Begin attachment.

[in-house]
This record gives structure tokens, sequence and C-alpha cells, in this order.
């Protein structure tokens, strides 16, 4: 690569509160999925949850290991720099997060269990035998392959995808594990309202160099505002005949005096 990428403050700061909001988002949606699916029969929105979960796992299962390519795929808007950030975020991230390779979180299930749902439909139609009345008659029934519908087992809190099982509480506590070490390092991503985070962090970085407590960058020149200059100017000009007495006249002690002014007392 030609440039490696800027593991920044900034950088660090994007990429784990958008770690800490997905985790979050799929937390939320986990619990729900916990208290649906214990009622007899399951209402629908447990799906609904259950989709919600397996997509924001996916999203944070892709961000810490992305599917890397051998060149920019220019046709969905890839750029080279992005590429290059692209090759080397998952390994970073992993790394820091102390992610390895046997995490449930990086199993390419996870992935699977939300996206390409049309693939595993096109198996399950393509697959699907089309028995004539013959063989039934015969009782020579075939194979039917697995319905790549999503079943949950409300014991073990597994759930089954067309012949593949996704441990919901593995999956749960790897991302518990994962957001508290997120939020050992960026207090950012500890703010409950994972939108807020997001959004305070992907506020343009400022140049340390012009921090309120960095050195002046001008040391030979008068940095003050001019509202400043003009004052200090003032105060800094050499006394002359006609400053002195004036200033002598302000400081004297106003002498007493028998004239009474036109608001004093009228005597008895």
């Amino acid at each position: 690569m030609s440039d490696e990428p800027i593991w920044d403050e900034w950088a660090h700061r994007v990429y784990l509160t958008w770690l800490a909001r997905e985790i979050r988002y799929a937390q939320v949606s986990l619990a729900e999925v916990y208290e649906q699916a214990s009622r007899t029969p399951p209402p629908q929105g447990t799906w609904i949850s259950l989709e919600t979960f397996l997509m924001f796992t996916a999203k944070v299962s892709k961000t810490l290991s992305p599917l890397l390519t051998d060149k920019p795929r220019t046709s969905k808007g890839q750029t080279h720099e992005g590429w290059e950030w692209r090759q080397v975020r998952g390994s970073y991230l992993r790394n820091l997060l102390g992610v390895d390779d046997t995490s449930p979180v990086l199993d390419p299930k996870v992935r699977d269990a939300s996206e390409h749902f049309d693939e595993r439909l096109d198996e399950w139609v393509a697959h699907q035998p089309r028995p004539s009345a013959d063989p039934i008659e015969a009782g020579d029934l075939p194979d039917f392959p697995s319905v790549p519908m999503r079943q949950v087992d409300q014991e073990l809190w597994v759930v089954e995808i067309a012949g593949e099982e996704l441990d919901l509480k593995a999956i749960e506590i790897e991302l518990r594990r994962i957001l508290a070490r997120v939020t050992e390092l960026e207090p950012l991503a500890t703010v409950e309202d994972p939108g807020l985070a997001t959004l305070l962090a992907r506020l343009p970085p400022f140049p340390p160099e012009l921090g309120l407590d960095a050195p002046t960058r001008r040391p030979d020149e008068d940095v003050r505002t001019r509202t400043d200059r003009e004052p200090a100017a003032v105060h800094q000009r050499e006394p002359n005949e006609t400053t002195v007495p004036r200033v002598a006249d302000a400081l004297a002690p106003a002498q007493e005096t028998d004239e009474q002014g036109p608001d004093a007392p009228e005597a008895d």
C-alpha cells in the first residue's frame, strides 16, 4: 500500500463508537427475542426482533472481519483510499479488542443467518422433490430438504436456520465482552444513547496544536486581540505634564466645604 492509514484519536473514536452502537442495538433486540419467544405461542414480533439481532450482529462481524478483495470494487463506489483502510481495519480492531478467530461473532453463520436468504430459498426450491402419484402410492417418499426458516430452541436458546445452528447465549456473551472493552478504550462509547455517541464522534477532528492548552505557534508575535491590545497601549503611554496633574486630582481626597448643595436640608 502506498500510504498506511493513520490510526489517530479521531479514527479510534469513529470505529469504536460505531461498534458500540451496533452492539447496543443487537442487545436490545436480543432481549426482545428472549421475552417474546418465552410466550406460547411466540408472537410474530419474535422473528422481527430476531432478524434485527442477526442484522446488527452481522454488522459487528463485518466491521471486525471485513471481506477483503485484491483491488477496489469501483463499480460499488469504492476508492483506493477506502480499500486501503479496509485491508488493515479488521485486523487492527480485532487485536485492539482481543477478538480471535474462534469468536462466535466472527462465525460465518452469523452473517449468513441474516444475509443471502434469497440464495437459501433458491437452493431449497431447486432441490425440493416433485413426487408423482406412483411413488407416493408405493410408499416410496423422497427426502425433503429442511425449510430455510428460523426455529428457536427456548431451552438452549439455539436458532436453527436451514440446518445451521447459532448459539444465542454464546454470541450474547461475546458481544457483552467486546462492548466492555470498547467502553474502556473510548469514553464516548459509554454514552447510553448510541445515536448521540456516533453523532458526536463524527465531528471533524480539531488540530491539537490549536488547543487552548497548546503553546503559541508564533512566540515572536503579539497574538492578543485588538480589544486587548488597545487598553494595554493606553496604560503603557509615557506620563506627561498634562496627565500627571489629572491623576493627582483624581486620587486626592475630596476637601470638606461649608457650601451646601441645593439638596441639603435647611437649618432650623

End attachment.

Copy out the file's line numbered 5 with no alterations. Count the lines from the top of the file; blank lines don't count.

C-alpha cells in the first residue's frame, strides 16, 4: 500500500463508537427475542426482533472481519483510499479488542443467518422433490430438504436456520465482552444513547496544536486581540505634564466645604 492509514484519536473514536452502537442495538433486540419467544405461542414480533439481532450482529462481524478483495470494487463506489483502510481495519480492531478467530461473532453463520436468504430459498426450491402419484402410492417418499426458516430452541436458546445452528447465549456473551472493552478504550462509547455517541464522534477532528492548552505557534508575535491590545497601549503611554496633574486630582481626597448643595436640608 502506498500510504498506511493513520490510526489517530479521531479514527479510534469513529470505529469504536460505531461498534458500540451496533452492539447496543443487537442487545436490545436480543432481549426482545428472549421475552417474546418465552410466550406460547411466540408472537410474530419474535422473528422481527430476531432478524434485527442477526442484522446488527452481522454488522459487528463485518466491521471486525471485513471481506477483503485484491483491488477496489469501483463499480460499488469504492476508492483506493477506502480499500486501503479496509485491508488493515479488521485486523487492527480485532487485536485492539482481543477478538480471535474462534469468536462466535466472527462465525460465518452469523452473517449468513441474516444475509443471502434469497440464495437459501433458491437452493431449497431447486432441490425440493416433485413426487408423482406412483411413488407416493408405493410408499416410496423422497427426502425433503429442511425449510430455510428460523426455529428457536427456548431451552438452549439455539436458532436453527436451514440446518445451521447459532448459539444465542454464546454470541450474547461475546458481544457483552467486546462492548466492555470498547467502553474502556473510548469514553464516548459509554454514552447510553448510541445515536448521540456516533453523532458526536463524527465531528471533524480539531488540530491539537490549536488547543487552548497548546503553546503559541508564533512566540515572536503579539497574538492578543485588538480589544486587548488597545487598553494595554493606553496604560503603557509615557506620563506627561498634562496627565500627571489629572491623576493627582483624581486620587486626592475630596476637601470638606461649608457650601451646601441645593439638596441639603435647611437649618432650623